Human-Made Noise in the Oceans is a Growing Problem

It’s becoming increasingly noisy beneath the waves, but people can do something about it.
A whale's dorsal fin peeks out of the water, with a blue boat in the background.
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Tom Metcalfe, Contributor

(Inside Science) -- The depths of the oceans are often thought of as a silent world, where almost no sounds are ever heard -- but that was never the case, and they’ve only become noisier as human technologies have advanced. There’s a growing underwater din from shipping, coastal industries, and off-shore oil rigs and wind farms, for example, and it has badly impacted animals like whales, dolphins and fishes that may struggle to hear their own sounds in the cacophony.

"It’s not silent," says Doug Nowacek, a professor of marine conservation technology at Duke University in North Carolina. "People have this idea that it is just so quiet down there, so who cares if you make a bunch of noise, because the animals don’t care. But it’s a world full of sound."

Just how noisy it’s become beneath the waves, and what people can do about it, is the subject of a new review appearing in the journal Science, written by an international team of scientists who looked at more than 40 years of studies. Led by marine ecologist Carlos Duarte of King Abdullah University of Science and Technology in Saudi Arabia, the review details the rapidly growing problem of noise in the oceans caused by human activities, and how it affects the animals that live there.

The team determined that underwater noise from fishing, shipping, and development has sharply increased over the last 100 years, making the modern oceans far noisier than ever before. But they argue the harmful effects of underwater noise pollution could rapidly decline if efforts are made to reduce it.

Sound carries especially well underwater, and animals rely on it for everything from finding their way around and feeding, to breeding and choosing the places they will live. Whales and dolphins that sing to each other and use echolocation to navigate and hunt are the best-known, but countless species of fish and marine invertebrates also depend on sound to live their lives.

Human-made noise in the ocean comes from a wide variety of sources. Duarte told Inside Science in an email that the main ones are shipping, drilling for oil and gas, trawling and other industrial activities; coastal works, such as construction, industries, dredging, and aircraft at coastal airports; underwater seismic surveys and military sonars, which can be fatal to deep-diving whales; and explosions, such as those from accidental blasts or dynamite fishing, which is occasionally used in parts of Southeast Asia.

And while humans have added noise to the oceans, their activities have also made it harder to hear the many natural sounds that contribute to the undersea soundscape, such as the sounds of meadows of seagrass, forests of kelp, mangrove swamps, and the environments around coral reefs. "Fish and invertebrate larvae drifting in the ocean depend on these auditive clues to swim to the habitats where they need to settle, to live their juvenile and adult lives," Duarte said.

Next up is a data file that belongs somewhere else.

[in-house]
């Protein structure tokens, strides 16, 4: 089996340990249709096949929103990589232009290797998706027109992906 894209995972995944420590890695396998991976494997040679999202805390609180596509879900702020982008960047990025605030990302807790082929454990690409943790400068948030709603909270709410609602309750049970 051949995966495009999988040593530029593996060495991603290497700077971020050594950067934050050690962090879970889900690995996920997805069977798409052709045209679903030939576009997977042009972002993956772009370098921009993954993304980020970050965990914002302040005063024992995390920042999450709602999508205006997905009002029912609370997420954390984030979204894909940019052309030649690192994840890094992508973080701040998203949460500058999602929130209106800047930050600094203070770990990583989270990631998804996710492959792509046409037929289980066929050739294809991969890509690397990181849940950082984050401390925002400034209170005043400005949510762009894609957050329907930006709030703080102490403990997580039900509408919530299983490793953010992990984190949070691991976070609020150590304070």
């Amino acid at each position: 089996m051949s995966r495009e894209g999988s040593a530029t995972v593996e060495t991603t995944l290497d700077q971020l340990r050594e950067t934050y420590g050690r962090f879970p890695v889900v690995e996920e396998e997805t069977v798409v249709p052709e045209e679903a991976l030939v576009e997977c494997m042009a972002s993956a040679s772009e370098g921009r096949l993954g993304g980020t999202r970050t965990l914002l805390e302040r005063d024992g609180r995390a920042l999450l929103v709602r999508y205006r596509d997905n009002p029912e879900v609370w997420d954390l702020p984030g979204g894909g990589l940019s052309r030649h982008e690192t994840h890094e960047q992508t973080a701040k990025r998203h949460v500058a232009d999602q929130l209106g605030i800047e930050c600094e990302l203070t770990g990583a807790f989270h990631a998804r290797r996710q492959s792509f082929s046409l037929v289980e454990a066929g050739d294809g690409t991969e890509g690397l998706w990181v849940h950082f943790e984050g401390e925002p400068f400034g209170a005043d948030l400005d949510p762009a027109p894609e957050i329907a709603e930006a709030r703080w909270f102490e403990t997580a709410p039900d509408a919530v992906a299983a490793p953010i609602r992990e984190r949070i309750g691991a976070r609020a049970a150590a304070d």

Although underwater noise has directly caused mortality only in extreme cases, it has driven marine animals from parts of their normal ranges, limiting their food resources. It has also stressed marine animals that have to move away from the noise or learn to cope with it, Duarte said. Social interactions among animals that depend on sound, such as the mating calls of some fish, have also been impaired. "The cumulative impacts … must have important population-level consequences, likely comparable to those of other global ocean stresses, such as overfishing, habitat destruction, chemical pollution, or climate change," he said.

But solutions to the growing problem of underwater noise are at hand, if there are sufficient efforts to put them in place, such as revising policy frameworks and producing regulations to cut underwater noise, Duarte said. "It will be easy," he said. "The technology solutions for the most part are already available and will deliver near-immediate benefits." The review notes that reducing underwater noise will become a sustainability issue as the world’s economic reliance on the oceans increases.

Duke University’s Nowacek, who has studied human-made underwater noise throughout his career but who was not involved in the new review, echoed both its concerns and the solutions it proposed. "There are operational things, and there are technological things," he said. For example, ships can travel more slowly, which greatly decreases the noise they make, while noisy technologies like underwater surveys and other human activities can be made more animal-friendly.

And it won’t take long for ocean ecosystems to recover: "One of the beauties of noise is that when you stop making it, it goes away," he said. "Unlike chemicals in the groundwater, or [pollutants] in the air, the minute you turn off the source … within a few minutes, it's gotten quieter."

Author Bio & Story Archive

Tom Metcalfe is a journalist based in London who writes mainly about science, space, archaeology, the earth, and the oceans. He's written for the BBC, NBC News, Live Science, Scientific American, Air & Space, and others.